How Rome Fell (book review)

Book review from The Movie Snob.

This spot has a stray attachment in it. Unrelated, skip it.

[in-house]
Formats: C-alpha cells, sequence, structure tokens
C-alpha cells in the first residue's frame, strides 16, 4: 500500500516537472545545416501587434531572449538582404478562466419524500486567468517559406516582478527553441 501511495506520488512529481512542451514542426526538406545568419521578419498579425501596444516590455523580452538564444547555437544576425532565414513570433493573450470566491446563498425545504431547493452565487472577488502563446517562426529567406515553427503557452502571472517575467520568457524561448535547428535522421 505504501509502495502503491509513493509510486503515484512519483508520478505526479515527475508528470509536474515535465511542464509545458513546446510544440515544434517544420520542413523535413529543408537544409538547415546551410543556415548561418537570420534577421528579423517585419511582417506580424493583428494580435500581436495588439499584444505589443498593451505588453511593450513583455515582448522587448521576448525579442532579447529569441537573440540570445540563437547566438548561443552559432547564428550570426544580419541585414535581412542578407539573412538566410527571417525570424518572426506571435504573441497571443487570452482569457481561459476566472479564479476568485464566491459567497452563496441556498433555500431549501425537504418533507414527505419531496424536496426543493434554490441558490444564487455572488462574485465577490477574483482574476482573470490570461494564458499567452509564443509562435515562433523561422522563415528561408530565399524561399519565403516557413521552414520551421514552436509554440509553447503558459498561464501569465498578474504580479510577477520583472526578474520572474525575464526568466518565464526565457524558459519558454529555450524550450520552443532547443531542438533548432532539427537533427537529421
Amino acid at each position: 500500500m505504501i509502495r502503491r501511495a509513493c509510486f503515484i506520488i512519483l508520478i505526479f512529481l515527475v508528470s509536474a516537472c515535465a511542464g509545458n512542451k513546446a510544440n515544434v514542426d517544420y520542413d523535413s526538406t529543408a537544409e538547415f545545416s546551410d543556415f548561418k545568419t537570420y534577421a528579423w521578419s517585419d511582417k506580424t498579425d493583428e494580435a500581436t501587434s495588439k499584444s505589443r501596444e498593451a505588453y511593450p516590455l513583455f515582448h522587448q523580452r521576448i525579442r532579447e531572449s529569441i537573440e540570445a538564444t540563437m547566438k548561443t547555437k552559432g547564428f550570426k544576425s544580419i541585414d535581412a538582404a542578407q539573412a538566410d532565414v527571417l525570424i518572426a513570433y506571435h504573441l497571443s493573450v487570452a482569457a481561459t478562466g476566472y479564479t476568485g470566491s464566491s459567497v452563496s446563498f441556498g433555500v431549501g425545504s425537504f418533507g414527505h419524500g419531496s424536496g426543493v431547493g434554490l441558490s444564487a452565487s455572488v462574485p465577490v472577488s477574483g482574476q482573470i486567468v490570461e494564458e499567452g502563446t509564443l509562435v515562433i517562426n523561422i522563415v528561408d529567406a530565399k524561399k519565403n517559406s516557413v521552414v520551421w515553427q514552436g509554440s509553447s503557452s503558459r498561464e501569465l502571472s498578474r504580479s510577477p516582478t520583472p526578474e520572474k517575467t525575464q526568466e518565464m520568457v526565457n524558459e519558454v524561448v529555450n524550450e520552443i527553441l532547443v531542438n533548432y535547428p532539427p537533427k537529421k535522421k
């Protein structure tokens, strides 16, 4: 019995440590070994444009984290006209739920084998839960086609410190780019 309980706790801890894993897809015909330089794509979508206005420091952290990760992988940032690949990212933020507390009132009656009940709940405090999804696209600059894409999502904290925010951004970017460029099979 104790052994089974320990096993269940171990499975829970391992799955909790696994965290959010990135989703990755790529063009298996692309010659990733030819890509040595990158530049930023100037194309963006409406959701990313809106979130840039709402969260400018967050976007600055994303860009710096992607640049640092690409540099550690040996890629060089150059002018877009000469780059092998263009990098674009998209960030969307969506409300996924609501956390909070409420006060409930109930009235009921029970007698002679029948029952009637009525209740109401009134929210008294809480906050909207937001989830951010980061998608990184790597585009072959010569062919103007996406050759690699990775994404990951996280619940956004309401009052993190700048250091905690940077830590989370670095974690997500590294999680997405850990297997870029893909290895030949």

How Rome Fell, by Adrian Goldsworthy (Yale 2009). I thought Goldsworthy’s biography of Julius Caesar from a couple of years ago was excellent, so I was eager to read his new effort about the decline and fall of the Roman Empire. It is good, although not as good as Caesar: Life of a Colossus. The book sprawls across the period from about 200-500 A.D., and at times the blizzard of names of short-lived Roman emperors becomes a little too much to manage. And there seems to be a fair amount of repetition, although that may just be because history tended to repeat itself a lot. Barbarian tribes and the Persian Empire were forever pressing against the frontiers of the Roman Empire, so there was a lot of back and forth as Roman power waxed and waned. The book is most interesting and persuasive when Goldsworthy explains his theories about why the Roman Empire fell — and why it lasted so long. Predominately, it fell because the lack of a mechanism for peaceful imperial succession meant that civil wars between would-be emperors were commonplace; as the Romans fought each other, they eventually lost the ability to defend their empire. Moreover, the huge bureaucracy made it impossible for even reasonably competent emperors to govern the whole empire well–or even to know exactly what was going on in far-flung regions. On the other hand, the empire was simply so huge that for centuries there were no external powers capable of defeating it, and the many weaknesses and inefficiencies built into the government took a very long time to become fatal. In short, it’s a good book, but read Caesar: Life of a Colossus instead if you haven’t read it yet.


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